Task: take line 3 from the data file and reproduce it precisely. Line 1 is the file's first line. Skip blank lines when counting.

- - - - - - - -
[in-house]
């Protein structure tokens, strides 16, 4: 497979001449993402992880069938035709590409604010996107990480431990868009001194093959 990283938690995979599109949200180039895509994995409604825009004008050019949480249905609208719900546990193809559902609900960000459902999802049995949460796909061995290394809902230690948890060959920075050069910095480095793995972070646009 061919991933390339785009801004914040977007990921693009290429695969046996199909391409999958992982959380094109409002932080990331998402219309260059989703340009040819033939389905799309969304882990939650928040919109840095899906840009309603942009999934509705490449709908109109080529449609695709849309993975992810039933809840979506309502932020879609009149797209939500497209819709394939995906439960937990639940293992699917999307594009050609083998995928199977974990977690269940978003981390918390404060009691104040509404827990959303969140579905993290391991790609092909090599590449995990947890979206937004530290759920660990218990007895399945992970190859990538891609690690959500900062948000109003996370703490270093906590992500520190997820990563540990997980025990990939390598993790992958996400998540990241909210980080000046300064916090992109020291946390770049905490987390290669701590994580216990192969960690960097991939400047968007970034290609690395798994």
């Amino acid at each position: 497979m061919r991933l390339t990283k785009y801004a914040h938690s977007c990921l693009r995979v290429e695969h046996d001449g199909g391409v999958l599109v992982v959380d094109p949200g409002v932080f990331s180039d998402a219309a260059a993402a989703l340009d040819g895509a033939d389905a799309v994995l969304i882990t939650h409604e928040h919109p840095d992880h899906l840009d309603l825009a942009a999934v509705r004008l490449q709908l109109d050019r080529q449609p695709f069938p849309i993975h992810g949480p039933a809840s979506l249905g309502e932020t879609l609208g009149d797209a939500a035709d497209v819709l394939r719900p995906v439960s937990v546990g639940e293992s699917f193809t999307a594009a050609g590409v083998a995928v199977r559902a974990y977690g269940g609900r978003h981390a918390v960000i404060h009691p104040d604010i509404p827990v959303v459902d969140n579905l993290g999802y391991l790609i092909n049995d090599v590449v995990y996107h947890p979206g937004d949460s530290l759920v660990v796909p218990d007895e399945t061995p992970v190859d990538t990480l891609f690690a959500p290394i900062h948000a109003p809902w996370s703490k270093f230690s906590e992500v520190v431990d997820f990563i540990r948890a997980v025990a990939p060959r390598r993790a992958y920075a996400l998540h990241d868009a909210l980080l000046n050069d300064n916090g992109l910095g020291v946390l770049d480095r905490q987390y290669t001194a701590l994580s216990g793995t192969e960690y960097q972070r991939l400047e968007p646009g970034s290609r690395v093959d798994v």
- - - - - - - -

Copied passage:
């Amino acid at each position: 497979m061919r991933l390339t990283k785009y801004a914040h938690s977007c990921l693009r995979v290429e695969h046996d001449g199909g391409v999958l599109v992982v959380d094109p949200g409002v932080f990331s180039d998402a219309a260059a993402a989703l340009d040819g895509a033939d389905a799309v994995l969304i882990t939650h409604e928040h919109p840095d992880h899906l840009d309603l825009a942009a999934v509705r004008l490449q709908l109109d050019r080529q449609p695709f069938p849309i993975h992810g949480p039933a809840s979506l249905g309502e932020t879609l609208g009149d797209a939500a035709d497209v819709l394939r719900p995906v439960s937990v546990g639940e293992s699917f193809t999307a594009a050609g590409v083998a995928v199977r559902a974990y977690g269940g609900r978003h981390a918390v960000i404060h009691p104040d604010i509404p827990v959303v459902d969140n579905l993290g999802y391991l790609i092909n049995d090599v590449v995990y996107h947890p979206g937004d949460s530290l759920v660990v796909p218990d007895e399945t061995p992970v190859d990538t990480l891609f690690a959500p290394i900062h948000a109003p809902w996370s703490k270093f230690s906590e992500v520190v431990d997820f990563i540990r948890a997980v025990a990939p060959r390598r993790a992958y920075a996400l998540h990241d868009a909210l980080l000046n050069d300064n916090g992109l910095g020291v946390l770049d480095r905490q987390y290669t001194a701590l994580s216990g793995t192969e960690y960097q972070r991939l400047e968007p646009g970034s290609r690395v093959d798994v």